Marshal sighed. He put down the portscreen. The memory flashed in his mind. Jak’s eyes. Unhateful. Knowwantingful. Unfrowning. Goodpharm ungave it. Goodpharm unlived Jak’s … Marshal searched for the word. He imagined a ball of swirling, cereal-colored light inside of Jak. Soul. The Oldspeak came to him. His eyes darted from side to side and his forehead broke out in a sweat.
“Hate uncontrolled Jak! Hate Oldspeak!” yelled Jak’s mother. She looked at Marshal. Her face was taut. She raised her chin and sneered. “Marshal crimethink.” She nodded to herself. “Marshal unperson. Ownlife ungood. Oldspeak forbidded.” She arched an eyebrow and took a step towards the door.
Time stopped for Marshal. He planned this day. He didn’t want it but he expected it. He loved Johness. She once had Jak’s same smile. But he loved Jak more. Why did I have to teach Jak Oldspeak? The feeling of the archaic language in his mind shocked him but he knew the answer.
“Joycamp fixwill Jak,” said Johness. “Fixwill.” She laid her hand on the doorknob.
Marshal stood up and threw his portscreen at the wall next to Johness. He was behind her. Marshal pulled the hunk of pointed metal from his back pocket and pushed it into the side of her neck. He stepped away from her and she fell backwards to the floor. Crimson liquid pooled on the gray floor next to her wriggling body.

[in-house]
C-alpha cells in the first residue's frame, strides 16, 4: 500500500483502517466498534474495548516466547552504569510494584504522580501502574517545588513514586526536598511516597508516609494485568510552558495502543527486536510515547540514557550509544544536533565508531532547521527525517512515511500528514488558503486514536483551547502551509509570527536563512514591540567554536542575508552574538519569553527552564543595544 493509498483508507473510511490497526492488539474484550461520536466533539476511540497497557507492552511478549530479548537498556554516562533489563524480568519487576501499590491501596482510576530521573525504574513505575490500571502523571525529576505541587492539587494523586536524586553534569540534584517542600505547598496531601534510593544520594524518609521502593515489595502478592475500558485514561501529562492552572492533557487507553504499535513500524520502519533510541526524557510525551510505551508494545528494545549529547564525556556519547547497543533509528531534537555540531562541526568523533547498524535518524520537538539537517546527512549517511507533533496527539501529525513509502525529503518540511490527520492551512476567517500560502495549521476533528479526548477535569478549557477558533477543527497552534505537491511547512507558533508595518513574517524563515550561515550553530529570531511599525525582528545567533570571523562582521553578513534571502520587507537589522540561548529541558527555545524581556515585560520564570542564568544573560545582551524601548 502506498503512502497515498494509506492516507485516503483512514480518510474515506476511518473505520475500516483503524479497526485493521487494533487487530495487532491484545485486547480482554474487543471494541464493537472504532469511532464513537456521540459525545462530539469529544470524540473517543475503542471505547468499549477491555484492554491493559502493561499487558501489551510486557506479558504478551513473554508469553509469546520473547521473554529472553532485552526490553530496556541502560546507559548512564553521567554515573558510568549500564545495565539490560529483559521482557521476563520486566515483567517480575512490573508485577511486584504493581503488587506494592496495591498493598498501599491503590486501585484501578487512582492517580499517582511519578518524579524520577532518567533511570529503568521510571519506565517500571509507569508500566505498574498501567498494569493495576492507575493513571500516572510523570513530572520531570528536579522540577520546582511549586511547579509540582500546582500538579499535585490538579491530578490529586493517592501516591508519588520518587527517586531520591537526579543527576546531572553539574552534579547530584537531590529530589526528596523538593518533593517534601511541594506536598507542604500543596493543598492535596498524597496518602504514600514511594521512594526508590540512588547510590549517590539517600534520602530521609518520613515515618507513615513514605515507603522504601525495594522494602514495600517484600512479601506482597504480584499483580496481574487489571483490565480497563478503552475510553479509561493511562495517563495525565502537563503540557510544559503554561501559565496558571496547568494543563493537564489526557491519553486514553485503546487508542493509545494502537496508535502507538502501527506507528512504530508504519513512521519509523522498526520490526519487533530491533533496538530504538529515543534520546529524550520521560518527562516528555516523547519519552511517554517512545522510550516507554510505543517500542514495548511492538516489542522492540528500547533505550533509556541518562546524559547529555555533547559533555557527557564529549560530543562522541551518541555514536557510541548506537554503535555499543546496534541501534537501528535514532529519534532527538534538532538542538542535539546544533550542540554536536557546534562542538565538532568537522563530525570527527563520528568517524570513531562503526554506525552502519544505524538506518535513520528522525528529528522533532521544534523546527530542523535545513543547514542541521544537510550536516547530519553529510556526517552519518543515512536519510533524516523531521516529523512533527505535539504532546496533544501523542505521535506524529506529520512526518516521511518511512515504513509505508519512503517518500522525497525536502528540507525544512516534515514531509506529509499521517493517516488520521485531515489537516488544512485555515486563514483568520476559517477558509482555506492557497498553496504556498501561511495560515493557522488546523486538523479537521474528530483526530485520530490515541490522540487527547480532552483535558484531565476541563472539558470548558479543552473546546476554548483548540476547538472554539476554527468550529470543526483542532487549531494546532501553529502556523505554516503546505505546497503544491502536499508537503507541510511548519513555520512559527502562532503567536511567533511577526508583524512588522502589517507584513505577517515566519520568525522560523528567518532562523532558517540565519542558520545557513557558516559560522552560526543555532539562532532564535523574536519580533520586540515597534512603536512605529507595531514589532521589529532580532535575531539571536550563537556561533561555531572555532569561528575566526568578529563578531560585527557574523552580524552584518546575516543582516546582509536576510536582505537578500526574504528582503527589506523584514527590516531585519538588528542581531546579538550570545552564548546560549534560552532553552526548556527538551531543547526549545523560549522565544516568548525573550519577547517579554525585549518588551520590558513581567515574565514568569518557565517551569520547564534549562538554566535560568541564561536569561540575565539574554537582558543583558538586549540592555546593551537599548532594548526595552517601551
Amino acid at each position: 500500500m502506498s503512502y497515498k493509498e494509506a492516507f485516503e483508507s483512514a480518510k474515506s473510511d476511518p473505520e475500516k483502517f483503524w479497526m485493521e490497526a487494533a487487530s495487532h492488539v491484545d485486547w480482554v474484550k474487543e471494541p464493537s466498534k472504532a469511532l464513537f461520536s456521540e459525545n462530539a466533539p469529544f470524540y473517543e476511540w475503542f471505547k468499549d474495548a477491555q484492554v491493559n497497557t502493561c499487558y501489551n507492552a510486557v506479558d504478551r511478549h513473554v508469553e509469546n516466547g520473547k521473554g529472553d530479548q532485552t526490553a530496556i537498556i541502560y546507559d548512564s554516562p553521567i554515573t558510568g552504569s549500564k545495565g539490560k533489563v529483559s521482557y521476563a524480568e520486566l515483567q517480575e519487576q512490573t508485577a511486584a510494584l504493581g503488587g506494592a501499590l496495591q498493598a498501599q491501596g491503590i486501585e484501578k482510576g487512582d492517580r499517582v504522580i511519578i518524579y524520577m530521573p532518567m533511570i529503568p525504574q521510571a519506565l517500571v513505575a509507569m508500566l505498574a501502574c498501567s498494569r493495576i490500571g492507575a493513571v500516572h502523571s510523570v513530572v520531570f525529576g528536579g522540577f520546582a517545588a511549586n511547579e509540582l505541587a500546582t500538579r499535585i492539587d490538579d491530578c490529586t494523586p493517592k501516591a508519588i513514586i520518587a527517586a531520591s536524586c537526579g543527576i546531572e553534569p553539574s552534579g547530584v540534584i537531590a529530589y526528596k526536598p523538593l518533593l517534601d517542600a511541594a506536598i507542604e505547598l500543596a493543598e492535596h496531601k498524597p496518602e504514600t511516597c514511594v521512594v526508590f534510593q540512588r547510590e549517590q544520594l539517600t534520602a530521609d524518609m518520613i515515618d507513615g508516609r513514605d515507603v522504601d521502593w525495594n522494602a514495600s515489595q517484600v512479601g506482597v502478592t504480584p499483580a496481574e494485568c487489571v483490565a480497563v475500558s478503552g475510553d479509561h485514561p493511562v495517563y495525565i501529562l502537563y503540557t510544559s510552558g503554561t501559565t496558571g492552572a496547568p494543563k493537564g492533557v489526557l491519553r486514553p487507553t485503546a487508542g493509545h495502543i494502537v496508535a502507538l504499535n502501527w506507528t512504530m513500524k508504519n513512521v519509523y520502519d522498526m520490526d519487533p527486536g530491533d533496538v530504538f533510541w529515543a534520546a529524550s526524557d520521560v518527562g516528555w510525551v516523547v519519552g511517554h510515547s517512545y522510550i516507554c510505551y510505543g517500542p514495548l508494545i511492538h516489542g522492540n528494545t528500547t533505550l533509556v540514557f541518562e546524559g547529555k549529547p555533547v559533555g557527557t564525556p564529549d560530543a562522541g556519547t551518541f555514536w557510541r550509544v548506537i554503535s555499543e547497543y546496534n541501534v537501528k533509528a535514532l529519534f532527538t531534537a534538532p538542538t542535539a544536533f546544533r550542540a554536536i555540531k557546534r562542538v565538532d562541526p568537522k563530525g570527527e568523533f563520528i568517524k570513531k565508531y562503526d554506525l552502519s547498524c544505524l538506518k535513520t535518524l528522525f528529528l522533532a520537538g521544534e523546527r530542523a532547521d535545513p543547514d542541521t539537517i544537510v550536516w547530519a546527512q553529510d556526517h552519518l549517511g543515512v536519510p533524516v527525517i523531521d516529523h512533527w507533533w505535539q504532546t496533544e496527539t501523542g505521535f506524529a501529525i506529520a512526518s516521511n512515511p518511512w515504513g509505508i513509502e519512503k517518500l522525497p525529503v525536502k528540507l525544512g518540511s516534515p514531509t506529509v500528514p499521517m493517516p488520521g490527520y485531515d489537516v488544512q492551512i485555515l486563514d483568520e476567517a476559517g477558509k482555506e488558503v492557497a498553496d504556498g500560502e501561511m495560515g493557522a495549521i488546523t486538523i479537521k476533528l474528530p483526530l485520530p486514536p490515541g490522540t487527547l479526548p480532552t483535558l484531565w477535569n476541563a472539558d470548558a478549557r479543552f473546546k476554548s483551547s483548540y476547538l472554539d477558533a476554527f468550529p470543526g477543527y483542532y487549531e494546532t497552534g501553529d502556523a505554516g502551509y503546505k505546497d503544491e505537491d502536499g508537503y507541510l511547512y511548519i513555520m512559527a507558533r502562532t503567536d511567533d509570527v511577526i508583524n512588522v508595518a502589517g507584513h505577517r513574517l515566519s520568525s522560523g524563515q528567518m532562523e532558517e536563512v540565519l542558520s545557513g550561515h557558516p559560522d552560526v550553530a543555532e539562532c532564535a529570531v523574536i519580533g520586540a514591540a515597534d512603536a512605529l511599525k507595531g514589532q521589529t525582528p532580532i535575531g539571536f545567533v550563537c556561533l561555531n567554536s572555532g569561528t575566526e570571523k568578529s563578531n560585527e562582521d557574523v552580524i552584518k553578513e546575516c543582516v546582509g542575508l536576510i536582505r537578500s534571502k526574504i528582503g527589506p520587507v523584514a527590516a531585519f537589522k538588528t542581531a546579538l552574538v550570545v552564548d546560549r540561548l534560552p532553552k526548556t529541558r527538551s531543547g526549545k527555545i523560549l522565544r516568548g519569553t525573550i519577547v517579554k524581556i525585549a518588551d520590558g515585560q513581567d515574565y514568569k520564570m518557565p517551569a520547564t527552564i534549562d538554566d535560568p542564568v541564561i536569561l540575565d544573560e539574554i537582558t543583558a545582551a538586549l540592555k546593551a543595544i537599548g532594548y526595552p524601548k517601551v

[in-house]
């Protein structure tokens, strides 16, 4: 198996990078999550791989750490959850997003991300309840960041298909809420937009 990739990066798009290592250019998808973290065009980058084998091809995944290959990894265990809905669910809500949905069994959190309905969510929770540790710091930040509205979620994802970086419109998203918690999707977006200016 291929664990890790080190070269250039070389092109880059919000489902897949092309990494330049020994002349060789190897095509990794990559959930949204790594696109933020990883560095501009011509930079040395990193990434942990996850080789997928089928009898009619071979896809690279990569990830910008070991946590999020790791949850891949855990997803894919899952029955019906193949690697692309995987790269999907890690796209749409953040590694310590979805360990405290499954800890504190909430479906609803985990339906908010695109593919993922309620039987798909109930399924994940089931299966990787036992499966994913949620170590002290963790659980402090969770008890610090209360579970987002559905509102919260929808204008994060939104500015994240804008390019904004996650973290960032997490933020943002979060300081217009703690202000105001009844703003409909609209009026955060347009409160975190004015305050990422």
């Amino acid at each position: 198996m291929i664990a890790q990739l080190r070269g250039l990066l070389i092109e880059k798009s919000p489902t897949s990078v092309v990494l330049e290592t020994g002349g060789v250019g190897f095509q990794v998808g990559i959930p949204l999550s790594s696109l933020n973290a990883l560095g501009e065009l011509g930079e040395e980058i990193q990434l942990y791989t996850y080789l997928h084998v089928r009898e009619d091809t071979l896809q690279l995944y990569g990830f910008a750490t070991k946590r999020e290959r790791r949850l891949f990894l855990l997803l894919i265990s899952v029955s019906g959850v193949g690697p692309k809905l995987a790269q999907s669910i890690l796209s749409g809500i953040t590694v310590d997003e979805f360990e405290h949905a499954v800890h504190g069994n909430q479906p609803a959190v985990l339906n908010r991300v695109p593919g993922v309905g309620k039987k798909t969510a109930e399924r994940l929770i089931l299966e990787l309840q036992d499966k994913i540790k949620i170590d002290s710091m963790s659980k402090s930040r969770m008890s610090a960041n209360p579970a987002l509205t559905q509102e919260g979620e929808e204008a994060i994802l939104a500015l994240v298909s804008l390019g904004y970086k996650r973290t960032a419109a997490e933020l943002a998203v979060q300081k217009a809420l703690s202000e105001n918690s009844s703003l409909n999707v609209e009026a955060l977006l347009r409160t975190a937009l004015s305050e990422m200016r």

Marshal thought back five years ago to when he first encountered the Oldpseak book in the domicile of a prole unperson. “Dictionary,” it said in silver letters against a navy blue cover. The sharp, dry pages of forgotten words stirred an unexpected need in him. He steeled his resolve. Doubleplushate crimethink ungood. Ownlife. An ugly word. He translated it into Oldspeak. My own life. Jak’s own life. He took in a rapid breath as the image of a tree sparked in his mind.
“We go.” He pulled the boy up from the floor.
Jak’s chest convulsed. “Mom,” he whispered. Her body was still. He leaned down and caressed her cheek. “I love you.”
A man scowled at them in the doorway. Jak startled and the man saw Johness’s body. His eyes went big and he took a step back.
Marshal kneeled down next to his wife’s dead body. He extracted the makeshift knife. He ran to the door and forced the shiny metal deep into the man’s chest. The man fell back into the corner and stared at the floor. Marshal reached for Jak’s hand.
Jak took a step back. His mouth hung open and he shook his head.